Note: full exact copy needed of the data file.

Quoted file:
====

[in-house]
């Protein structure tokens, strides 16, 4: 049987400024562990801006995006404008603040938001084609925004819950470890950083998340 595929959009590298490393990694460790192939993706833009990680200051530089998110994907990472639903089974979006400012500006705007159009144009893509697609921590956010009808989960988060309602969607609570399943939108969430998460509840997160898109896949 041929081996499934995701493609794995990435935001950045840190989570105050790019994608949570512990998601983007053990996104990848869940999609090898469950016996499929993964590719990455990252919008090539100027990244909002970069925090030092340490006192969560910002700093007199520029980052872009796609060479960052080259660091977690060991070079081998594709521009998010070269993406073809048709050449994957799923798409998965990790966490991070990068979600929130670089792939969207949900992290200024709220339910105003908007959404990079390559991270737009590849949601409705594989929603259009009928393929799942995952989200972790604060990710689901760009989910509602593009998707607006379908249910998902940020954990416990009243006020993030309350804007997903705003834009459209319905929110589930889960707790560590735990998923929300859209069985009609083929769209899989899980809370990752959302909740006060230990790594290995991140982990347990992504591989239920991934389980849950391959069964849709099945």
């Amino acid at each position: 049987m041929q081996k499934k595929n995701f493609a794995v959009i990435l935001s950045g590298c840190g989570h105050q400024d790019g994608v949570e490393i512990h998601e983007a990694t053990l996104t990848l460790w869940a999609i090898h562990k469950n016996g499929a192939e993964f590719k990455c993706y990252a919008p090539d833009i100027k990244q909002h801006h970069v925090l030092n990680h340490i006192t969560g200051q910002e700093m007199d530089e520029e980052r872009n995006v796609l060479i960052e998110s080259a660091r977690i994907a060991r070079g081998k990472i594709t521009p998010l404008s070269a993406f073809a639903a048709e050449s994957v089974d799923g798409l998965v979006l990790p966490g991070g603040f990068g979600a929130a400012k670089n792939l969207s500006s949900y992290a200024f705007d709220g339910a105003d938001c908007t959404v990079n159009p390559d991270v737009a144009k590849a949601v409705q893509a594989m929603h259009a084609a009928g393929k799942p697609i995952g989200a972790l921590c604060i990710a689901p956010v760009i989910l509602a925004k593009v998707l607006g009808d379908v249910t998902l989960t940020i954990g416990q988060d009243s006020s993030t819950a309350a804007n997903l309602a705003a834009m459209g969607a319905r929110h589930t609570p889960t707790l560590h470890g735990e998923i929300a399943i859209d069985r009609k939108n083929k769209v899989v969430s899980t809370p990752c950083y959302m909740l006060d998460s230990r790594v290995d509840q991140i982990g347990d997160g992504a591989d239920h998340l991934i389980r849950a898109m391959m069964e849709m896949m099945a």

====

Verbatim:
[in-house]
């Protein structure tokens, strides 16, 4: 049987400024562990801006995006404008603040938001084609925004819950470890950083998340 595929959009590298490393990694460790192939993706833009990680200051530089998110994907990472639903089974979006400012500006705007159009144009893509697609921590956010009808989960988060309602969607609570399943939108969430998460509840997160898109896949 041929081996499934995701493609794995990435935001950045840190989570105050790019994608949570512990998601983007053990996104990848869940999609090898469950016996499929993964590719990455990252919008090539100027990244909002970069925090030092340490006192969560910002700093007199520029980052872009796609060479960052080259660091977690060991070079081998594709521009998010070269993406073809048709050449994957799923798409998965990790966490991070990068979600929130670089792939969207949900992290200024709220339910105003908007959404990079390559991270737009590849949601409705594989929603259009009928393929799942995952989200972790604060990710689901760009989910509602593009998707607006379908249910998902940020954990416990009243006020993030309350804007997903705003834009459209319905929110589930889960707790560590735990998923929300859209069985009609083929769209899989899980809370990752959302909740006060230990790594290995991140982990347990992504591989239920991934389980849950391959069964849709099945």
């Amino acid at each position: 049987m041929q081996k499934k595929n995701f493609a794995v959009i990435l935001s950045g590298c840190g989570h105050q400024d790019g994608v949570e490393i512990h998601e983007a990694t053990l996104t990848l460790w869940a999609i090898h562990k469950n016996g499929a192939e993964f590719k990455c993706y990252a919008p090539d833009i100027k990244q909002h801006h970069v925090l030092n990680h340490i006192t969560g200051q910002e700093m007199d530089e520029e980052r872009n995006v796609l060479i960052e998110s080259a660091r977690i994907a060991r070079g081998k990472i594709t521009p998010l404008s070269a993406f073809a639903a048709e050449s994957v089974d799923g798409l998965v979006l990790p966490g991070g603040f990068g979600a929130a400012k670089n792939l969207s500006s949900y992290a200024f705007d709220g339910a105003d938001c908007t959404v990079n159009p390559d991270v737009a144009k590849a949601v409705q893509a594989m929603h259009a084609a009928g393929k799942p697609i995952g989200a972790l921590c604060i990710a689901p956010v760009i989910l509602a925004k593009v998707l607006g009808d379908v249910t998902l989960t940020i954990g416990q988060d009243s006020s993030t819950a309350a804007n997903l309602a705003a834009m459209g969607a319905r929110h589930t609570p889960t707790l560590h470890g735990e998923i929300a399943i859209d069985r009609k939108n083929k769209v899989v969430s899980t809370p990752c950083y959302m909740l006060d998460s230990r790594v290995d509840q991140i982990g347990d997160g992504a591989d239920h998340l991934i389980r849950a898109m391959m069964e849709m896949m099945a």